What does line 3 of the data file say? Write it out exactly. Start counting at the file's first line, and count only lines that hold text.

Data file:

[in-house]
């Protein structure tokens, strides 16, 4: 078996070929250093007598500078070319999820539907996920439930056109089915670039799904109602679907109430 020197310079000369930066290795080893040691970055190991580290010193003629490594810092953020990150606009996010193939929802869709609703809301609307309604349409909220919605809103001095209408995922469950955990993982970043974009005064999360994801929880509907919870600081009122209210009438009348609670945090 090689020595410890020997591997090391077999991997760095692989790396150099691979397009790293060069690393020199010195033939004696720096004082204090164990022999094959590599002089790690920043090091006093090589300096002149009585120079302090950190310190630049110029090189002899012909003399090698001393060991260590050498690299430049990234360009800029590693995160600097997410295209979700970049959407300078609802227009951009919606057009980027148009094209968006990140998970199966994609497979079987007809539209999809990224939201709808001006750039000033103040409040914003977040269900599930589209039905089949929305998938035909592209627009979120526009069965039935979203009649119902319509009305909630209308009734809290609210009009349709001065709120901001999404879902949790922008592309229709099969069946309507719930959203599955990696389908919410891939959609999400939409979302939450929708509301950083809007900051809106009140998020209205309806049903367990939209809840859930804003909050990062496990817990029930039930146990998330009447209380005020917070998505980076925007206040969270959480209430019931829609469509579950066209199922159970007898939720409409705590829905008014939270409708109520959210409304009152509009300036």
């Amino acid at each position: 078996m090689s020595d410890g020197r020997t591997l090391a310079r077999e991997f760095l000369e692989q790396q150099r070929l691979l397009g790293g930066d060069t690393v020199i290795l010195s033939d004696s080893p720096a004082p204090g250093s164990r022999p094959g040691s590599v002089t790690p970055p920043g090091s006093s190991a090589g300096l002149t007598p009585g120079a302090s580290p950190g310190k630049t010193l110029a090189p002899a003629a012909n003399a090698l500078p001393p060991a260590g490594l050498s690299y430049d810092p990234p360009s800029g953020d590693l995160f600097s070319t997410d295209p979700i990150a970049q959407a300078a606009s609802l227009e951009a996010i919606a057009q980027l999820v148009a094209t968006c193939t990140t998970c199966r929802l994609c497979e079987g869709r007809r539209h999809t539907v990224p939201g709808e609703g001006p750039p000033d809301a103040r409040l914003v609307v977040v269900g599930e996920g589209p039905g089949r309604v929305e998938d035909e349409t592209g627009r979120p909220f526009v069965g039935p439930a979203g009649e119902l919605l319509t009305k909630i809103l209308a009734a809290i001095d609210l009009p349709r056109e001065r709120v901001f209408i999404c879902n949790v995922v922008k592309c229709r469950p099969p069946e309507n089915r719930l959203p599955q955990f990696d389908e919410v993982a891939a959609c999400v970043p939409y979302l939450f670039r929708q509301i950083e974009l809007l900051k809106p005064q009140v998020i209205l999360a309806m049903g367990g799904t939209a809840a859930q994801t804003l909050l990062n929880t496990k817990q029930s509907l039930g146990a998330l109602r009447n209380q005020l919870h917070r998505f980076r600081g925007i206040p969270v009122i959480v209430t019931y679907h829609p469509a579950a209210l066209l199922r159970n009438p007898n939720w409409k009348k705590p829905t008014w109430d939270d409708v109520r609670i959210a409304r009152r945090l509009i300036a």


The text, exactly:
């Amino acid at each position: 078996m090689s020595d410890g020197r020997t591997l090391a310079r077999e991997f760095l000369e692989q790396q150099r070929l691979l397009g790293g930066d060069t690393v020199i290795l010195s033939d004696s080893p720096a004082p204090g250093s164990r022999p094959g040691s590599v002089t790690p970055p920043g090091s006093s190991a090589g300096l002149t007598p009585g120079a302090s580290p950190g310190k630049t010193l110029a090189p002899a003629a012909n003399a090698l500078p001393p060991a260590g490594l050498s690299y430049d810092p990234p360009s800029g953020d590693l995160f600097s070319t997410d295209p979700i990150a970049q959407a300078a606009s609802l227009e951009a996010i919606a057009q980027l999820v148009a094209t968006c193939t990140t998970c199966r929802l994609c497979e079987g869709r007809r539209h999809t539907v990224p939201g709808e609703g001006p750039p000033d809301a103040r409040l914003v609307v977040v269900g599930e996920g589209p039905g089949r309604v929305e998938d035909e349409t592209g627009r979120p909220f526009v069965g039935p439930a979203g009649e119902l919605l319509t009305k909630i809103l209308a009734a809290i001095d609210l009009p349709r056109e001065r709120v901001f209408i999404c879902n949790v995922v922008k592309c229709r469950p099969p069946e309507n089915r719930l959203p599955q955990f990696d389908e919410v993982a891939a959609c999400v970043p939409y979302l939450f670039r929708q509301i950083e974009l809007l900051k809106p005064q009140v998020i209205l999360a309806m049903g367990g799904t939209a809840a859930q994801t804003l909050l990062n929880t496990k817990q029930s509907l039930g146990a998330l109602r009447n209380q005020l919870h917070r998505f980076r600081g925007i206040p969270v009122i959480v209430t019931y679907h829609p469509a579950a209210l066209l199922r159970n009438p007898n939720w409409k009348k705590p829905t008014w109430d939270d409708v109520r609670i959210a409304r009152r945090l509009i300036a």